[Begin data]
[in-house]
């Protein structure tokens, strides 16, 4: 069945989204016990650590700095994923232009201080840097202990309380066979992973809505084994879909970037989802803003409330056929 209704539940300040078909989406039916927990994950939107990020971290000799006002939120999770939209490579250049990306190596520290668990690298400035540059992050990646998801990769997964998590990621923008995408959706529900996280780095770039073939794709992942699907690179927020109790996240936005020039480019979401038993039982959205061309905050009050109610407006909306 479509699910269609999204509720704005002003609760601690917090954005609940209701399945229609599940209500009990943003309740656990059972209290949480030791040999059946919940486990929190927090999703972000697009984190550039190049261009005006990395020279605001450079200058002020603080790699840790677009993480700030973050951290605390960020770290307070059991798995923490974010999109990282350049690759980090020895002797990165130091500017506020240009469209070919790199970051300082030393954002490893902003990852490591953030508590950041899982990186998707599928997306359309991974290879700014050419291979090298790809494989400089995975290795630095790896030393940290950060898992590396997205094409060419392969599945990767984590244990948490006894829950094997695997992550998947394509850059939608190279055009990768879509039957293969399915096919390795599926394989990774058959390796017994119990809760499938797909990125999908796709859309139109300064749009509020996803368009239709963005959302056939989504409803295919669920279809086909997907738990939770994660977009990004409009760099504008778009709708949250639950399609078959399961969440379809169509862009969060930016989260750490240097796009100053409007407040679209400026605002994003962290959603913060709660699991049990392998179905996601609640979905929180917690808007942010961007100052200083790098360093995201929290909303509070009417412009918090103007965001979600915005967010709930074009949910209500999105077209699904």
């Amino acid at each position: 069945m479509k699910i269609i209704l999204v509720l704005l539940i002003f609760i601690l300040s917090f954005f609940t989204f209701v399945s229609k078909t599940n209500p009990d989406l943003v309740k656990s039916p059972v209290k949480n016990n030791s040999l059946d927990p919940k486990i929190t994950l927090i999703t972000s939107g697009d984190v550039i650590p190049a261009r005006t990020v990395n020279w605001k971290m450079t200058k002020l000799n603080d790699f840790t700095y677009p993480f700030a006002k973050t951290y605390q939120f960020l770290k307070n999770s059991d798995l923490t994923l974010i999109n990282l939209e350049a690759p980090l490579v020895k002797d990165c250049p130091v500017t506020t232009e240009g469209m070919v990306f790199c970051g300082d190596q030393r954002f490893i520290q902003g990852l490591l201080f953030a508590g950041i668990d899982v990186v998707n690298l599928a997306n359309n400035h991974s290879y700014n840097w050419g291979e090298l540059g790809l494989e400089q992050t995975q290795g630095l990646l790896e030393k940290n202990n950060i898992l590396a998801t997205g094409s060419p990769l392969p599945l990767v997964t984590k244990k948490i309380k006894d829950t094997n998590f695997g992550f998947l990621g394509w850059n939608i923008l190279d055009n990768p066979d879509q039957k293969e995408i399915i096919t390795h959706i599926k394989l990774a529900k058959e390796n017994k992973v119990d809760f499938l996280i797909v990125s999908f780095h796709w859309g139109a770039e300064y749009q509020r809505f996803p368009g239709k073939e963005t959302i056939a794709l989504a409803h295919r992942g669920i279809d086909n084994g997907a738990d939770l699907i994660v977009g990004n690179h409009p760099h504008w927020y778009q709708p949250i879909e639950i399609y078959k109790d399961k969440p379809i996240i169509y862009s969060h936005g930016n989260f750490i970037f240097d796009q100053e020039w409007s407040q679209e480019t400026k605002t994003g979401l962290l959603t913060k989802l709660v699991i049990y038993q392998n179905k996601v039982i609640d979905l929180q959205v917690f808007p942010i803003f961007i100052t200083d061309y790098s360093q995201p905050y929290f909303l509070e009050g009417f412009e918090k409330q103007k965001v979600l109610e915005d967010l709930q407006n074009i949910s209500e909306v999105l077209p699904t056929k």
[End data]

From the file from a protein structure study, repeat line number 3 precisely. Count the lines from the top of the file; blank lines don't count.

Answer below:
């Amino acid at each position: 069945m479509k699910i269609i209704l999204v509720l704005l539940i002003f609760i601690l300040s917090f954005f609940t989204f209701v399945s229609k078909t599940n209500p009990d989406l943003v309740k656990s039916p059972v209290k949480n016990n030791s040999l059946d927990p919940k486990i929190t994950l927090i999703t972000s939107g697009d984190v550039i650590p190049a261009r005006t990020v990395n020279w605001k971290m450079t200058k002020l000799n603080d790699f840790t700095y677009p993480f700030a006002k973050t951290y605390q939120f960020l770290k307070n999770s059991d798995l923490t994923l974010i999109n990282l939209e350049a690759p980090l490579v020895k002797d990165c250049p130091v500017t506020t232009e240009g469209m070919v990306f790199c970051g300082d190596q030393r954002f490893i520290q902003g990852l490591l201080f953030a508590g950041i668990d899982v990186v998707n690298l599928a997306n359309n400035h991974s290879y700014n840097w050419g291979e090298l540059g790809l494989e400089q992050t995975q290795g630095l990646l790896e030393k940290n202990n950060i898992l590396a998801t997205g094409s060419p990769l392969p599945l990767v997964t984590k244990k948490i309380k006894d829950t094997n998590f695997g992550f998947l990621g394509w850059n939608i923008l190279d055009n990768p066979d879509q039957k293969e995408i399915i096919t390795h959706i599926k394989l990774a529900k058959e390796n017994k992973v119990d809760f499938l996280i797909v990125s999908f780095h796709w859309g139109a770039e300064y749009q509020r809505f996803p368009g239709k073939e963005t959302i056939a794709l989504a409803h295919r992942g669920i279809d086909n084994g997907a738990d939770l699907i994660v977009g990004n690179h409009p760099h504008w927020y778009q709708p949250i879909e639950i399609y078959k109790d399961k969440p379809i996240i169509y862009s969060h936005g930016n989260f750490i970037f240097d796009q100053e020039w409007s407040q679209e480019t400026k605002t994003g979401l962290l959603t913060k989802l709660v699991i049990y038993q392998n179905k996601v039982i609640d979905l929180q959205v917690f808007p942010i803003f961007i100052t200083d061309y790098s360093q995201p905050y929290f909303l509070e009050g009417f412009e918090k409330q103007k965001v979600l109610e915005d967010l709930q407006n074009i949910s209500e909306v999105l077209p699904t056929k």